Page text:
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Investigate land-grabbers in Cambodia and remove their trade privileges

Investigate land-grabbers in Cambodia and remove their trade privileges
  
  

 


Why this is important

Four years ago, hired thugs walked into my village and threw me off my land.

Their bosses make so much money from growing sugarcane, that they just take whatever land they want -- and they decided they wanted mine. They burned down my house, and threatened me with guns when I tried to stop them from tearing down my home -- all while my eight children looked on. Trucks full of soldiers and hundreds of policemen watched on while my house was completely burnt down with everything inside. They didn't leave until there was nothing left.

But I didn't give up. Even though I was five months pregnant, I went 250km to Phnom Penh to fight for my family's rights. But rather than finding help, I was arrested and held in prison for eight months. It was the most difficult time of my life. I was locked up day and night, and not given medicine or enough food to produce milk for my new baby. They only released me when I finally agreed to withdraw all claims to my land in exchange for a replacement plot of land, then they kicked me and my newborn baby to the street.

I never got that replacement land.

I have no home now, and I have to live with one of my children. I have no land to grow rice and no way to make money. That is all I want -- I just want my land back for growing rice and crops so she can look after my family.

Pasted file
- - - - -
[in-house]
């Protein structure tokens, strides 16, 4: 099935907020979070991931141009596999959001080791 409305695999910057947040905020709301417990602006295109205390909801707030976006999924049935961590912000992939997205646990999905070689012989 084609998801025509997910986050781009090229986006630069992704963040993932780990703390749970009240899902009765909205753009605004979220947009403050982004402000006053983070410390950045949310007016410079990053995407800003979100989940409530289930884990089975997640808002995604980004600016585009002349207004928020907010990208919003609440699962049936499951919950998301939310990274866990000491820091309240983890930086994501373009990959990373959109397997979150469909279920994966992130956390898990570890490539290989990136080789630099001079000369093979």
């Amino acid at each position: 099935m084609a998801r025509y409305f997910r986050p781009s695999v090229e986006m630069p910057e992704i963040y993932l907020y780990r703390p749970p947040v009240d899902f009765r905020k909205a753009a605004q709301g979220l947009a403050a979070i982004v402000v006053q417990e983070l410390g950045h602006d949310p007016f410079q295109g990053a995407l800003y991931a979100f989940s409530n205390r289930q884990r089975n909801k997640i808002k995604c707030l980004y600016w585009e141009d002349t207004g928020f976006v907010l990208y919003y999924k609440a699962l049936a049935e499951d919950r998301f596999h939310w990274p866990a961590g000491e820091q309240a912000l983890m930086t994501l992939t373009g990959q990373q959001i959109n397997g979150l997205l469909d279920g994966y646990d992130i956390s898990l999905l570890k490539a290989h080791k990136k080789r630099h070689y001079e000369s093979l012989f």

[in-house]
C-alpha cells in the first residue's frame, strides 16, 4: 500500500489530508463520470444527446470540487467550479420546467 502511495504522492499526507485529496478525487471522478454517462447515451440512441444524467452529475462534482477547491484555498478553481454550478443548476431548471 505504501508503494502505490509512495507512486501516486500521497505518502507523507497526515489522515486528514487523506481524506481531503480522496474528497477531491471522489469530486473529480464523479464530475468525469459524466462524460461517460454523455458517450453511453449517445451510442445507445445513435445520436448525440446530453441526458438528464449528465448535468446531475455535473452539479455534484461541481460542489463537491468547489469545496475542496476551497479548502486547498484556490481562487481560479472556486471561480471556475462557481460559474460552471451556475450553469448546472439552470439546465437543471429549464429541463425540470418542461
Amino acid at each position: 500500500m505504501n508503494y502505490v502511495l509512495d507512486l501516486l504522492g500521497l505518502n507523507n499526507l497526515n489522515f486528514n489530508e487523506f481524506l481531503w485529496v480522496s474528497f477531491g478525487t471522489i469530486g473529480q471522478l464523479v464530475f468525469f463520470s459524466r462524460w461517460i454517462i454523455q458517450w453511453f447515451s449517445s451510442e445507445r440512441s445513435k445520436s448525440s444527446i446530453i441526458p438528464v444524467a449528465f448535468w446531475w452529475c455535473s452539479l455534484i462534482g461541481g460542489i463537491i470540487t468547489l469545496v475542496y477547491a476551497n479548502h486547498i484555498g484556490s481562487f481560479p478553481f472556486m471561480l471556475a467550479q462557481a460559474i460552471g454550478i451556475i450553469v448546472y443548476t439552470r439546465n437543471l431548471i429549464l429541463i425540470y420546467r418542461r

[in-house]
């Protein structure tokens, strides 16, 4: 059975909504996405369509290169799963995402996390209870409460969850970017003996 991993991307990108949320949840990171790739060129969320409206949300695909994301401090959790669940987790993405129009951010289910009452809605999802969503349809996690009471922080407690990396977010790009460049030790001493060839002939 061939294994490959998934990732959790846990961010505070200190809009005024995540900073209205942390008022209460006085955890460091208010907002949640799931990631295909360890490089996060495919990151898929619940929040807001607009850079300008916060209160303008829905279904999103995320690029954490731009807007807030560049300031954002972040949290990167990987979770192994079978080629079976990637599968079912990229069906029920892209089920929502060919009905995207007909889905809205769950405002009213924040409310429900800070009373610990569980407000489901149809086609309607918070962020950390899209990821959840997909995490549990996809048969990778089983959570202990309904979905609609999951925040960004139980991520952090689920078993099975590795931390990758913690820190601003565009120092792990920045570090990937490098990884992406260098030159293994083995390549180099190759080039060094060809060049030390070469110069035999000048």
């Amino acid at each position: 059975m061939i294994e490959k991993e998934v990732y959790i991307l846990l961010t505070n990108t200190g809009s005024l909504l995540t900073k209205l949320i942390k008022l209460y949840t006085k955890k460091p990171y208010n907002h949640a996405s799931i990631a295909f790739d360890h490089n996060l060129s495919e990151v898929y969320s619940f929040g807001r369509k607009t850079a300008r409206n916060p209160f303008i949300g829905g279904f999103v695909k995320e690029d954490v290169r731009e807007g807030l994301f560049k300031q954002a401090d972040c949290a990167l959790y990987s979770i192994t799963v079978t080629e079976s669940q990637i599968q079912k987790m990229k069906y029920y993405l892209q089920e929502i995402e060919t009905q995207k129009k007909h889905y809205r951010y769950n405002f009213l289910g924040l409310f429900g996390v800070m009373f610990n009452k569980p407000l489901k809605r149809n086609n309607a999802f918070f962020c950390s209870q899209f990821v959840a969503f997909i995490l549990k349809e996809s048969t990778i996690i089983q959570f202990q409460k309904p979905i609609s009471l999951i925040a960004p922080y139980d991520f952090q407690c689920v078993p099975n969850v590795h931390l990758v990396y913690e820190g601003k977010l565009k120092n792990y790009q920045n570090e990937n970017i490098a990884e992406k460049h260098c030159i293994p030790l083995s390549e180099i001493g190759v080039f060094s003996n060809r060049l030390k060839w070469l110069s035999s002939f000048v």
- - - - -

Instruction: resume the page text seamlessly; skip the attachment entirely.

-- Hoy Mai, Bos Village

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Like Hoy Mai, hundreds of thousands of Cambodian farmers have been forcibly displaced from their land. This massive theft of land and life is being subsidised by a European Union trade scheme that sees private firms growing fat on profits while Cambodian families lose their land and homes.

The EU trade scheme that is supposed to assist the world's poorest countries is in fact rewarding greedy companies that have impoverished whole communities. EU trade schemes have been suspended over human rights abuses before, and the EU Trade Commissioner has already acknowledged these abuses in Cambodia, but he is still wavering on launching investigations or revoking trade benefits from the perpetrators. Pressure from local and international organisations is pushing him to the edge, and insiders say a surge of international support would tip the EU into action.

Hoy Mai has lost her land and her livelihood, but she is fighting on. We can help Mai get her land back and stop other innocent families from having to watch their houses burn to the ground -- sign the petition to Trade Commissioner Karel de Gucht to stop companies that steal land and destroy lives from getting privileged access to the European market.


Posted December 1, 2012
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